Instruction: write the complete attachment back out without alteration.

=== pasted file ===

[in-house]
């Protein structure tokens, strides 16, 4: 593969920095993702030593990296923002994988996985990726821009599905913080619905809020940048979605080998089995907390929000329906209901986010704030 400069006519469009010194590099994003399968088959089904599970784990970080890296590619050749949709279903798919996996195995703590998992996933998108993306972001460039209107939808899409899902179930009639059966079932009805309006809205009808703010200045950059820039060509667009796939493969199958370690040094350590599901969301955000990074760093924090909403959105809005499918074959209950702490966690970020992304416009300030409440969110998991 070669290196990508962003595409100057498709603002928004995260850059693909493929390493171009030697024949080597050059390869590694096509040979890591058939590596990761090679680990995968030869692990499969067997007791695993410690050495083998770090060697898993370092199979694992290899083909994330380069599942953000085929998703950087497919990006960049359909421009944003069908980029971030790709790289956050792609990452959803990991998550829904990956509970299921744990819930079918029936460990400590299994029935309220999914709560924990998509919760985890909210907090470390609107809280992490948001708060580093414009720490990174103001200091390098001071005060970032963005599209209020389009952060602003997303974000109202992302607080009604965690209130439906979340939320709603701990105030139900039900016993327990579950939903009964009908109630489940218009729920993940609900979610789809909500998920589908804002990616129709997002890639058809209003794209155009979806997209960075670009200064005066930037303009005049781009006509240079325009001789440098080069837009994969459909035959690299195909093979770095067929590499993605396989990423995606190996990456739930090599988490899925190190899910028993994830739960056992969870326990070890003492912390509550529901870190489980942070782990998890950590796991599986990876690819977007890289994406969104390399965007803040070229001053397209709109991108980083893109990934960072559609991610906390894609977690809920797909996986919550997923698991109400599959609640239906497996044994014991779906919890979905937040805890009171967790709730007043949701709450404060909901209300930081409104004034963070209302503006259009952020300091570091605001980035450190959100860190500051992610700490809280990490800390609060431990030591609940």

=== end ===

[in-house]
């Protein structure tokens, strides 16, 4: 593969920095993702030593990296923002994988996985990726821009599905913080619905809020940048979605080998089995907390929000329906209901986010704030 400069006519469009010194590099994003399968088959089904599970784990970080890296590619050749949709279903798919996996195995703590998992996933998108993306972001460039209107939808899409899902179930009639059966079932009805309006809205009808703010200045950059820039060509667009796939493969199958370690040094350590599901969301955000990074760093924090909403959105809005499918074959209950702490966690970020992304416009300030409440969110998991 070669290196990508962003595409100057498709603002928004995260850059693909493929390493171009030697024949080597050059390869590694096509040979890591058939590596990761090679680990995968030869692990499969067997007791695993410690050495083998770090060697898993370092199979694992290899083909994330380069599942953000085929998703950087497919990006960049359909421009944003069908980029971030790709790289956050792609990452959803990991998550829904990956509970299921744990819930079918029936460990400590299994029935309220999914709560924990998509919760985890909210907090470390609107809280992490948001708060580093414009720490990174103001200091390098001071005060970032963005599209209020389009952060602003997303974000109202992302607080009604965690209130439906979340939320709603701990105030139900039900016993327990579950939903009964009908109630489940218009729920993940609900979610789809909500998920589908804002990616129709997002890639058809209003794209155009979806997209960075670009200064005066930037303009005049781009006509240079325009001789440098080069837009994969459909035959690299195909093979770095067929590499993605396989990423995606190996990456739930090599988490899925190190899910028993994830739960056992969870326990070890003492912390509550529901870190489980942070782990998890950590796991599986990876690819977007890289994406969104390399965007803040070229001053397209709109991108980083893109990934960072559609991610906390894609977690809920797909996986919550997923698991109400599959609640239906497996044994014991779906919890979905937040805890009171967790709730007043949701709450404060909901209300930081409104004034963070209302503006259009952020300091570091605001980035450190959100860190500051992610700490809280990490800390609060431990030591609940």